Leaves mostly basal, lanceolate and spreading, forming a dense cluster, lanceolate, long pointed, narrowed at the base, pale yellowish green, 2 to 7 inches long, one-fourth to 1 inch wide. Roots numerous, tough and very bitter. Stem or scape 1 to 3 feet tall, bearing a few distant bractlike leaves. The terminal raceme of flowers 4 to 12 inches long; flowers erect on short pedicels subtended by small bracts; perianth tubular-oblong, six-lobed. white or the short lobes yellowish, about one-fourth to one-third of an inch long and less than half as thick, mealy-roughened without; capsules ovoid, about one-sixth of an inch long, inclosed by the withering-persistent perianth.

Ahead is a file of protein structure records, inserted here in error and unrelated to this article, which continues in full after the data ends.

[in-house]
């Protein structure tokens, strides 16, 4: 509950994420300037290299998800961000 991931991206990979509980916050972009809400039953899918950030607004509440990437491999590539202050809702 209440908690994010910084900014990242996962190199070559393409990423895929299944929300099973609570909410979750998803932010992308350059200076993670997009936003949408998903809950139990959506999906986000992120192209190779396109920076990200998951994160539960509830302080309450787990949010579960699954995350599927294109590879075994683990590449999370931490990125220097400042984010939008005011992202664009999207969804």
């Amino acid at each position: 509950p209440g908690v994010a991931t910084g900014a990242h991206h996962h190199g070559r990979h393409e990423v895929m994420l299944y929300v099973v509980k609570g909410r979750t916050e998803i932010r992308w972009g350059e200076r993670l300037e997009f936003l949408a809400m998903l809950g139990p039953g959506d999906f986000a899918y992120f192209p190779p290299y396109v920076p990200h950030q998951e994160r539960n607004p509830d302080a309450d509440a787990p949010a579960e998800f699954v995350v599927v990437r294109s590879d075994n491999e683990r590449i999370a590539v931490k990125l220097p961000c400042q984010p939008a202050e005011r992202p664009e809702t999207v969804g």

In dry, mostly sandy soil, Maine to Ontario and Minnesota, south to Florida and Arkansas. Flowering in June and July. In New York rarely seen except in the sandy regions adjacent to the coast. Extremely abundant on sterile sandy fields like the Hempstead plains of Long Island, where it is very conspicuous in early summer. It possesses a number of vernacular names, such as Ague Grass, Blazing Star, Bitter Grass, Crow Corn, Mealy Starwort, Aloeroot, Starroot, Huskroot, and others.
Memoir 15 N. Y. State Museum
Ague Or colicroot; star grass Aletris farinosa